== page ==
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Sri Lanka Dental Journal , 2017 August (Vol:47 No:2)

Author(s): E.M.U.C.K Herath, P.R Jayasooriya , I.R Perera, P.B Hewavithana
Other formats: Abstract , PDF
Published on: Wed, 20 Sep 2017 15:52:18 +0530
Last updated on: Mon, 25 Sep 2017 10:23:14 +0530
Sri Lanka Dental Journal, 2017 August (Vol:47 No:2)
1391-07280

Significance of Syndromic Forms of Amelogenesis Imperfecta: Illustrated by Two Cases of Tricho-Dento-Osseous Syndrome and Cone- Rod-Dystrophy

ABSTRACT

Abstract

Amelogenesis imperfecta (AI) is a genetic disease of the teeth which could exist in isolation or in combination with syndromes. Trichodento- osseous syndrome (TDO) is a disease that is inherited in an autosomal dominant manner characterized by AI with taurodontism, increased thickening and density of the skull bones and curly/ kinky hair. Cone-rod-dystrophy (CRD) with AI is an extremely rare condition characterized by photophobia, horizontal nystagmus and reduced central vision which develops during the first few years of life followed by hemeralopia, namely the inability to see clearly in bright light which develops by the end of the first decade of life. The main dental sign is hypoplastic or hypomineralized type of AI.

The aim of the report is to present two patients with syndromic forms of AI namely Tricho-dentoosseous Syndrome and Cone Rod Dystrophy to create awareness among dental surgeons and pediatricians on a multidisciplinary approach being essential for the management of such patients.

Key words:

Amelogenesis imperfecta, cone-roddystrophy and tricho-dento-osseous syndrome


E.M.U.C.K Herath

(Correspondence)

Division of Paedodontics, Department of Community Dentistry, Faculty of Dental Sciences, University of Peradeniya, Sri Lanka.

P.R Jayasooriya

Department of Oral Pathology, Faculty of Dental Sciences, University of Peradeniya, Sri Lanka.

I.R Perera

Community Dental Unit, Dental Institute, Colombo, Sri Lanka.

P.B Hewavithana

Department of Radiology, Faculty of Medicine, University of Peradeniya, Sri Lanka

FULLTEXT

Introduction

Amelogenesis imperfecta (AI) was initially considered as purely a dental disease with a genetic basis which gives rise to specific enamel defects (1-4). However, recent findings have led AI to be considered as a genetic disease that may exist in isolation as a dental disease or in combination with syndromes (1-4). The non syndromic forms of AI are classified depending on the structural defect of enamel observed, inheritance pattern and clinical phenotype.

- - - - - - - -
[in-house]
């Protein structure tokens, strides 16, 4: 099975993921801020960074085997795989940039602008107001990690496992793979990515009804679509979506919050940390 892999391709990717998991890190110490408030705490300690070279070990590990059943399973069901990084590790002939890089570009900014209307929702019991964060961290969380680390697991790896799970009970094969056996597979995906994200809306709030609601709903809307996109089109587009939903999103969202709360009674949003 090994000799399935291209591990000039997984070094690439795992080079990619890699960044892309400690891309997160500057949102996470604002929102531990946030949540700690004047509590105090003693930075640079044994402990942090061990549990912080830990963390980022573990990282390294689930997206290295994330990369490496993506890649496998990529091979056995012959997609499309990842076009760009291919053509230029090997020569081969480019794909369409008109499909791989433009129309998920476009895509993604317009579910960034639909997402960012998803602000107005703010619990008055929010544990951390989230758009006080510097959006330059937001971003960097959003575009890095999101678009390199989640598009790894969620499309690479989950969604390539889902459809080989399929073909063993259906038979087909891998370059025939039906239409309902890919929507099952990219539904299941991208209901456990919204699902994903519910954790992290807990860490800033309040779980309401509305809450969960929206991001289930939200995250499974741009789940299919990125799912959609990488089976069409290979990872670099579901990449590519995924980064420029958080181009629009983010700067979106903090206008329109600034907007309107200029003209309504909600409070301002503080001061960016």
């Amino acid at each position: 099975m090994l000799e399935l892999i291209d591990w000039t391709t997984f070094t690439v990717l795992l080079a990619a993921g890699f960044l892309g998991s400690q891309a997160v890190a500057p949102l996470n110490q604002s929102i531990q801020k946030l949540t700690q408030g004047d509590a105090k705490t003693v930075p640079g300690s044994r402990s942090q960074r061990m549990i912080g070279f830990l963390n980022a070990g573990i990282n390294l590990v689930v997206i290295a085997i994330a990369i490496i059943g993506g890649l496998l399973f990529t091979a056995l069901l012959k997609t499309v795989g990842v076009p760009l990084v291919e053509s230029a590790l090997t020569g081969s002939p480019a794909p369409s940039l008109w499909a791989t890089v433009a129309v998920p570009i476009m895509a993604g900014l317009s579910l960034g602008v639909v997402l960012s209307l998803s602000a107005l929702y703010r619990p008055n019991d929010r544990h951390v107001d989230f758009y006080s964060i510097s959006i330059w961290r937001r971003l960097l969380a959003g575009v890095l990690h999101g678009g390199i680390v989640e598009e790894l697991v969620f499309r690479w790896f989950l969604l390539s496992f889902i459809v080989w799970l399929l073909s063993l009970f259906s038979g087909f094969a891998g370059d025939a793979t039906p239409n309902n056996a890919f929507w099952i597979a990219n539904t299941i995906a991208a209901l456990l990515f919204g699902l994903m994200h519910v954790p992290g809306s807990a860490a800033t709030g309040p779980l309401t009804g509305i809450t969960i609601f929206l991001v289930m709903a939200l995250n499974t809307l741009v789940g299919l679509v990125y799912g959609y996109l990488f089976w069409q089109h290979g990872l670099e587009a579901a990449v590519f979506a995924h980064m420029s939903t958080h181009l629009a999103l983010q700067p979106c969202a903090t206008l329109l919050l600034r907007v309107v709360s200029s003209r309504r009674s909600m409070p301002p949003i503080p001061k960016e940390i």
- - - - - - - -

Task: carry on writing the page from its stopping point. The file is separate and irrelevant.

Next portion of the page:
The syndromic forms of AI described to date includes Tricho-dento-osseous Syndrome (TDO) (5-8), Cone rod dystrophy (CRD) (5), Kohlschutter –Tonz Syndrome (5,6) and McGibbon Syndrome (AI with nephrocalcinosis) (5,6). However, these syndromic forms of AI are very rare to the extent that most dental surgeons, who treat patients suffering from AI, may not recognize the existing syndromes. In addition, pediatricians and other medical professionals should play a major role in the management as these are patients who suffer from medical problems as well.

The present report aims to describe the clinical presentations of two syndromic forms of AI namely Tricho-dento-osseous Syndrome and Cone Rod Dystrophy using AI patients who sought treatment at a Paedodontic clinic in Sri Lanka, in order to create awareness in the medical profession.

Case reports

1. Tricho-dento-osseous syndrome

A 13 year old girl who presented with discoloured teeth was diagnosed as having AI due to the fact that this patient has had discoloured deciduous teeth as well and a positive family history with maternal grandfather, mother and uncle having similar defective teeth. In addition eticulous clinical examination, which showed pits on buccal surfaces and yellowish discolouration on other tooth surfaces, confirmed the patients’ condition as AI (Fig 1). Pedigree analysis resulted in inheritance pattern being identified as autosomal dominant as the patient had one parent with AI, in addition, transmission of disease from both genders with affected males and females showing similar clinical features. Radiological investigations using a dental panoramic radiograph (DPT) revealed taurodontic lower first molars (Fig 2). This fact led us to suspect the possibility of the patient having TDO and skull radiographs confirmed the presence of osteosclerosis (Fig 3). Further, supporting a diagnosis of TDO, patient has had extremely curly hair at the time of birth which became less curly as the patient grew older, and both, mother and daughter had obtuse mandibular angles (Fig 4).

On examination the patient had dental caries in lower right second primary molar and lower left primary molars teeth. All carious teeth were restored with stainless steel crowns and appointments were given to place stainless steel crowns for first permanent molar teeth and composite restorations for anterior erupted permanent teeth as well. As the teeth were sensitive during restorative treatment the girl was reluctant to get the restorations done. Although the option of treatment under general anesthesia was suggested the parents and the patient did not consent.

2. Cone –rod Dystrophy

A 2 year old child with small and discoloured teeth presented to a Paedodontic clinic and was suspected to have AI. With reference to pedigree analysis autosomal recessive pattern of inheritance could be confirmed as the patient was from a family exhibiting consanguinity and her parents were without any dental abnormalities. When the patient was examined, the deciduous teeth had a brown tinge similar to permanent teeth which erupted subsequently (Fig 5a, b). In addition, anterior open bite was also observed (Fig 5a).

Therefore, depending on the clinical/radiological presentation and pedigree analysis the patient was diagnosed as having hypoplastic type of AI. When the patient was receiving treatment at the age of 2 years, the Consultant, Pedodontist noticed abnormal eye movement, namely horizontal nystagmus, which resulted in the patient being referred to an Ophthalmologist. The Opthalmologist found the patient to be suffering from photophobia, reduced visual acuity, reduced central vision due to macular atrophy, reduced night vision, nystagmus, strabismus, and astigmatism. These findings together with the dental signs resultedin confirmation of the diagnosis as autosomal recessive cone rod dystrophy associated with Amelogenesis Imperfecta.